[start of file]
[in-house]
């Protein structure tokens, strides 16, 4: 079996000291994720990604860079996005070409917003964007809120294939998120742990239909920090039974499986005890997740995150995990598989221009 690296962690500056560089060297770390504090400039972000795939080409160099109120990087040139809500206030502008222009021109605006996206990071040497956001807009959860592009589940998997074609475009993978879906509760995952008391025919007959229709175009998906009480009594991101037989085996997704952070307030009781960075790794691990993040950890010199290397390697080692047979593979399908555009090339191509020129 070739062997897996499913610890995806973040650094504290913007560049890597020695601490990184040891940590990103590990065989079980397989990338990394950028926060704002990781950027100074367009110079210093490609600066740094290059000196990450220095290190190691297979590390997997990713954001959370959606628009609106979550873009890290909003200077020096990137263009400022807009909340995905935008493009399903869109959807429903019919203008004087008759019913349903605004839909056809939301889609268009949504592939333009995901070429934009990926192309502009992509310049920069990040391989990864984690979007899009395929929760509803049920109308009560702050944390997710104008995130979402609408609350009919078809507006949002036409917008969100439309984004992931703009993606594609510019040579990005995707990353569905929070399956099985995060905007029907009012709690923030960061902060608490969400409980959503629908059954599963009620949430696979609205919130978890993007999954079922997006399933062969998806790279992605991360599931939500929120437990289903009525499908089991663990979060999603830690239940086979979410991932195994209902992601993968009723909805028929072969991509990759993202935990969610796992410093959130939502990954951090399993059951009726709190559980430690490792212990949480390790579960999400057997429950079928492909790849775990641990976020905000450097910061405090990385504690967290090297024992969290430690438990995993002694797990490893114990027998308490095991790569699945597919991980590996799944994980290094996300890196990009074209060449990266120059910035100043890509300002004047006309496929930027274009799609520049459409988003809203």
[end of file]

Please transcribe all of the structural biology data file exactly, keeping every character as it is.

[in-house]
């Protein structure tokens, strides 16, 4: 079996000291994720990604860079996005070409917003964007809120294939998120742990239909920090039974499986005890997740995150995990598989221009 690296962690500056560089060297770390504090400039972000795939080409160099109120990087040139809500206030502008222009021109605006996206990071040497956001807009959860592009589940998997074609475009993978879906509760995952008391025919007959229709175009998906009480009594991101037989085996997704952070307030009781960075790794691990993040950890010199290397390697080692047979593979399908555009090339191509020129 070739062997897996499913610890995806973040650094504290913007560049890597020695601490990184040891940590990103590990065989079980397989990338990394950028926060704002990781950027100074367009110079210093490609600066740094290059000196990450220095290190190691297979590390997997990713954001959370959606628009609106979550873009890290909003200077020096990137263009400022807009909340995905935008493009399903869109959807429903019919203008004087008759019913349903605004839909056809939301889609268009949504592939333009995901070429934009990926192309502009992509310049920069990040391989990864984690979007899009395929929760509803049920109308009560702050944390997710104008995130979402609408609350009919078809507006949002036409917008969100439309984004992931703009993606594609510019040579990005995707990353569905929070399956099985995060905007029907009012709690923030960061902060608490969400409980959503629908059954599963009620949430696979609205919130978890993007999954079922997006399933062969998806790279992605991360599931939500929120437990289903009525499908089991663990979060999603830690239940086979979410991932195994209902992601993968009723909805028929072969991509990759993202935990969610796992410093959130939502990954951090399993059951009726709190559980430690490792212990949480390790579960999400057997429950079928492909790849775990641990976020905000450097910061405090990385504690967290090297024992969290430690438990995993002694797990490893114990027998308490095991790569699945597919991980590996799944994980290094996300890196990009074209060449990266120059910035100043890509300002004047006309496929930027274009799609520049459409988003809203």